Tesla has confirmed that its acclaimed Supercharger network will open up in the UK from today. The move means that UK drivers of non-Tesla models will have access to selected sites across the country for the first time. Four other countries: Spain, Belgium, Sweden, Austria are also opening up for non-Tesla use.
A total of 15 stations and 158 individual Superchargers are part of the pilot in the UK, making it the biggest fast-charging network of the country. Tesla operates two high power chargers in the UK, V2 units with 150kW and V3 units with a power output of 250kW. Thanks to the pilot expansion the Supercharger network has also become the biggest fast charging network (with units of 150 kW+) in Europe. The newly open chargers represent 25% of the brand’s 650 charger capacity in the UK. The inclusion of the UK in the pilot scheme means that non-Tesla drivers will also have access to opened-up chargers across Europe. Until now, access to these were limited to drivers based in any of the participating countries.
The sites participating in the pilot are:
According to Tesla UK, Tesla drivers can continue to use these stations as they always have, with the brand closely monitoring each site for congestion and listening to customers about their experiences.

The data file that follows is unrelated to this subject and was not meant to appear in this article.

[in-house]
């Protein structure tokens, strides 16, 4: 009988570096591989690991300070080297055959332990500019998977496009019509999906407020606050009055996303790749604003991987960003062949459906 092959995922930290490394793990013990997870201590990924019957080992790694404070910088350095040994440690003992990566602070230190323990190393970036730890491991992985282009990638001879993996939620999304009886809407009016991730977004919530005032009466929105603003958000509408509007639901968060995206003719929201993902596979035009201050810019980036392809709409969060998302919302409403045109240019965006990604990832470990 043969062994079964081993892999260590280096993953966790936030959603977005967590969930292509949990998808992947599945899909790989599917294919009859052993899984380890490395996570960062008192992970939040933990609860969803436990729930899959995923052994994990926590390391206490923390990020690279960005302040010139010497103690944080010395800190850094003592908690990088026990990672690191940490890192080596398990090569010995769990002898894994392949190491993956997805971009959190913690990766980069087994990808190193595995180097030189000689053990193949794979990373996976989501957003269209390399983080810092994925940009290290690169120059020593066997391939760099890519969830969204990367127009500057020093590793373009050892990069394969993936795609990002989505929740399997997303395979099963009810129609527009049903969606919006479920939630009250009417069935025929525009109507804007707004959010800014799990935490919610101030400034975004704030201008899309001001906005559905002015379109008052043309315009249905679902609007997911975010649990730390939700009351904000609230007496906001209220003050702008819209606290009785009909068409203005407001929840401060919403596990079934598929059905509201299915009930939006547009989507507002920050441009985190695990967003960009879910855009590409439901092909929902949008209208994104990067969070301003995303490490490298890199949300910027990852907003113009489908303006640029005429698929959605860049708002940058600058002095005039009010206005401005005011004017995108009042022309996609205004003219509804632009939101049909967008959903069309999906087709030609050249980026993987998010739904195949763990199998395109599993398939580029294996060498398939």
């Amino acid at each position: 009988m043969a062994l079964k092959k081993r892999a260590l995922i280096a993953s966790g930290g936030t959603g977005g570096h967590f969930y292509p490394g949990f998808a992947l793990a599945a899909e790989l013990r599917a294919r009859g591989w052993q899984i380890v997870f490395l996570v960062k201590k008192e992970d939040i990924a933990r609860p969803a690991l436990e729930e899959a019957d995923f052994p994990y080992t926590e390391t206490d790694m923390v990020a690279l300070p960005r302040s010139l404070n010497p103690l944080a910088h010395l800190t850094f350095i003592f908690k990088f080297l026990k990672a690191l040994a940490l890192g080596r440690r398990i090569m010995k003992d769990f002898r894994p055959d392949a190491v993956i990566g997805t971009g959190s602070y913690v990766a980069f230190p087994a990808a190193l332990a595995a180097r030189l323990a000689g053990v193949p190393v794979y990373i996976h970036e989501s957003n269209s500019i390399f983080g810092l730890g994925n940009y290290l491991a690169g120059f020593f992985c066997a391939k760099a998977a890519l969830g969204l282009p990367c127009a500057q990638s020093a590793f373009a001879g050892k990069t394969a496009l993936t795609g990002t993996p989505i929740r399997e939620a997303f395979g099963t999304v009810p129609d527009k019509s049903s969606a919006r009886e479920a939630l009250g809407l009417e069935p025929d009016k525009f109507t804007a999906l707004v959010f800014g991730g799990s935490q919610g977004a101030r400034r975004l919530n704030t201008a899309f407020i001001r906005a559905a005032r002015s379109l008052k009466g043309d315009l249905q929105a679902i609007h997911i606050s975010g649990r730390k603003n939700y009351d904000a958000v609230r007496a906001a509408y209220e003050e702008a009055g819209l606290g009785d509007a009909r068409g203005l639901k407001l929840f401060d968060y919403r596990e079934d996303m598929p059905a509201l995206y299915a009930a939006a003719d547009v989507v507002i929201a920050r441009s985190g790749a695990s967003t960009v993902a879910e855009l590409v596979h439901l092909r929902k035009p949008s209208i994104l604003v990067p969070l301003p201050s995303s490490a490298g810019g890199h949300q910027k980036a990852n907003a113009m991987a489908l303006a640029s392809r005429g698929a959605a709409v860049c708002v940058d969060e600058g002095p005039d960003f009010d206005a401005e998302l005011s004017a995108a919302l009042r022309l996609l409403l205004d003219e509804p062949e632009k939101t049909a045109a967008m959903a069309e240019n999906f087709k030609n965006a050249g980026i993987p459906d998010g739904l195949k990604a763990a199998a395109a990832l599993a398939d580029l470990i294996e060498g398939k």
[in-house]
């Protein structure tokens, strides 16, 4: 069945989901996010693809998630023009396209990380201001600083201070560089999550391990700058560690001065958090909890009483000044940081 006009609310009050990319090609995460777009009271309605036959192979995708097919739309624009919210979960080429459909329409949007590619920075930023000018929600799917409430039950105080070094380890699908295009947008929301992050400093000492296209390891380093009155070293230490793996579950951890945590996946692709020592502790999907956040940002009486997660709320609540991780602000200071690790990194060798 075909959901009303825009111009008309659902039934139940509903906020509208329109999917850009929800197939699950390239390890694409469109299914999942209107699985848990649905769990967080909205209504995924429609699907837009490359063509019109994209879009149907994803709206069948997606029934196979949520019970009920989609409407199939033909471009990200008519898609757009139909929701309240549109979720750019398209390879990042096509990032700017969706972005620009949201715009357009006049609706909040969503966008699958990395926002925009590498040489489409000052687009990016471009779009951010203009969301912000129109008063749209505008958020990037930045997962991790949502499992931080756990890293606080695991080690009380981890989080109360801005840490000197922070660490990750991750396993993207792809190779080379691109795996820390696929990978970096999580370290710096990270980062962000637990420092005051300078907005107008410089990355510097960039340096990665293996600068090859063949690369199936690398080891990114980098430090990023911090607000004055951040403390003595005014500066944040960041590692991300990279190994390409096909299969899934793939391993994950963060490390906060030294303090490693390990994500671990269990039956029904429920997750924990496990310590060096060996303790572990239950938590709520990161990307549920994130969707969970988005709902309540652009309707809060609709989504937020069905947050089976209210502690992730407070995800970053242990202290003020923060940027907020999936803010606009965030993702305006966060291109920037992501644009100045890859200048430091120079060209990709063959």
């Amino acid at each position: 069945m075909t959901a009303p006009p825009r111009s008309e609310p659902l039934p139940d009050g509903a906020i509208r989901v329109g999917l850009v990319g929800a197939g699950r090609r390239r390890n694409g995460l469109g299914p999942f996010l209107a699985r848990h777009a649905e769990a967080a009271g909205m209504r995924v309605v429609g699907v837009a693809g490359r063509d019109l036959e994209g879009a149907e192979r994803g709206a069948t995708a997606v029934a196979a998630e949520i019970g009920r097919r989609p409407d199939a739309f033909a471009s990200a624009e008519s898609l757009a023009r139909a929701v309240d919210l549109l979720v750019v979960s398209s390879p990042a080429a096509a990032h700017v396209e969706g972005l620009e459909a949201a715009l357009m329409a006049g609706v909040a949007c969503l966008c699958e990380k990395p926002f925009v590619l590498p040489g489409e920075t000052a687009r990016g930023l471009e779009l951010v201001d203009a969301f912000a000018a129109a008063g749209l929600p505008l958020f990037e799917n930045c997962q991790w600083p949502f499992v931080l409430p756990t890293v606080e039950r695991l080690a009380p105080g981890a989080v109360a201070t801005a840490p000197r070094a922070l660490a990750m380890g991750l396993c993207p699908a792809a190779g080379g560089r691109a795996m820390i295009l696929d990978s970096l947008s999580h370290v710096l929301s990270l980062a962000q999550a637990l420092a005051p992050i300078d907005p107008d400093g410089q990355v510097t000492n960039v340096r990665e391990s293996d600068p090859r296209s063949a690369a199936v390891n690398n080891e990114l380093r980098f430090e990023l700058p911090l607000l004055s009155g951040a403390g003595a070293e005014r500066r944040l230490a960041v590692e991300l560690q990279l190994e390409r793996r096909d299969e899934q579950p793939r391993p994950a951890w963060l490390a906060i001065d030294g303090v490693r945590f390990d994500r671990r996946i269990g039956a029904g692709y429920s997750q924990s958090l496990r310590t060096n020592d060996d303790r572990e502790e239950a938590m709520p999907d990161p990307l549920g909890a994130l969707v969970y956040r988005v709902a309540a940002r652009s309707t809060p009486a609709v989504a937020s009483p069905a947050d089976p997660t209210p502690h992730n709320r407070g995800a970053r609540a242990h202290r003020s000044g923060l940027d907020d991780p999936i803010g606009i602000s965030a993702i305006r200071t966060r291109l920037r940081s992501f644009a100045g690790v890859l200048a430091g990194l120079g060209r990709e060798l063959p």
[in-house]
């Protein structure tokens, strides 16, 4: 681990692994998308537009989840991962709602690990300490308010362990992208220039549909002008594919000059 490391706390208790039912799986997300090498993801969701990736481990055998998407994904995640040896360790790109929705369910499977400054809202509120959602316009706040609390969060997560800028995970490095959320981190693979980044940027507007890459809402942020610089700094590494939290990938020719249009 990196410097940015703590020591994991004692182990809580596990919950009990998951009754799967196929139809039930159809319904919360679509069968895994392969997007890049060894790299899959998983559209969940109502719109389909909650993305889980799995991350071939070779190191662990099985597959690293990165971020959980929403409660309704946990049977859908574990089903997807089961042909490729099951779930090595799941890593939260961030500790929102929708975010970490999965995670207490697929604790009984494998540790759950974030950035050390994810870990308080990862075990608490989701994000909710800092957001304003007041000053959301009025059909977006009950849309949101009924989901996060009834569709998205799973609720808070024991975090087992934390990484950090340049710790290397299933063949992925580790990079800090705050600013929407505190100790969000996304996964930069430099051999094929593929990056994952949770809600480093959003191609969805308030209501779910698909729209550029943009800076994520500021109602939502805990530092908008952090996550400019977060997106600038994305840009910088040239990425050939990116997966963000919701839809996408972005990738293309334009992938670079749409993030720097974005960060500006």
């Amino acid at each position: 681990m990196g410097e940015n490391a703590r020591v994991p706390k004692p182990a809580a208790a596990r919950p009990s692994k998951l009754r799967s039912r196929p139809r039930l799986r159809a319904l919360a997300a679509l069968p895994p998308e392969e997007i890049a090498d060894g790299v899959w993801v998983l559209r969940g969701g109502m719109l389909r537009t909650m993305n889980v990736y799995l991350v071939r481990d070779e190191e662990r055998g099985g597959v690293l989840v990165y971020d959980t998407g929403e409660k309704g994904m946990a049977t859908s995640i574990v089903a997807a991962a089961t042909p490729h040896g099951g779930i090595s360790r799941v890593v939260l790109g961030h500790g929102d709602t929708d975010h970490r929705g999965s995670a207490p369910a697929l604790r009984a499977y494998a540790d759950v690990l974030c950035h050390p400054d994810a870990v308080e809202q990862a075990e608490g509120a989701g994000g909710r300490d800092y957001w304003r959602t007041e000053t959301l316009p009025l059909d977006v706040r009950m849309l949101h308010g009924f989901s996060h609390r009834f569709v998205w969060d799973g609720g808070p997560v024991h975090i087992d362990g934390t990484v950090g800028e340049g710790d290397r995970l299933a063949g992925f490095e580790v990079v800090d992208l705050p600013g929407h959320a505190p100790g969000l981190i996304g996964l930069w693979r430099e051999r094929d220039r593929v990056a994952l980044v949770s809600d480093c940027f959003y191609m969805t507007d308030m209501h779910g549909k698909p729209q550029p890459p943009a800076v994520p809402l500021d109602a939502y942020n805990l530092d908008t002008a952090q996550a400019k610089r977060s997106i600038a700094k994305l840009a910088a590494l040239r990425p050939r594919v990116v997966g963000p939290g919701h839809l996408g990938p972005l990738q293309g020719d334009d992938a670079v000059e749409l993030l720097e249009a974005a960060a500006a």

The UK pilot also introduces a new charging membership model. Customers can elect to pay a monthly membership fee (£10.99 in the UK) in the app to access lower kWh pricing (around 50p per kWh). Non-members will have access but at a higher kWh price (£0.60 on average). Rates vary by site, with owners able to view charging prices in the Tesla app.
Tesla has more than 650 Superchargers in the UK and enjoys a good reputation for reliability, cost and ease of use. Chargers don’t use screens or payment terminals and instead rely on the car communicating directly with the charger to trigger payment and charge. The Supercharger network is considered to be a jewel in the crown for the American brand and is the main reason why many choose Teslas over other brands.
Although it is not clear if Tesla’s move to open up parts of the UK network is in direct response to Government requests, boss Elon Musk has always maintained that de-restricting the network has always been part of his company’s long term plan.
The announcement comes following successful trials in The Netherlands, France, Germany and Norway where non-Tesla drivers have been able to access the brand’s coveted network.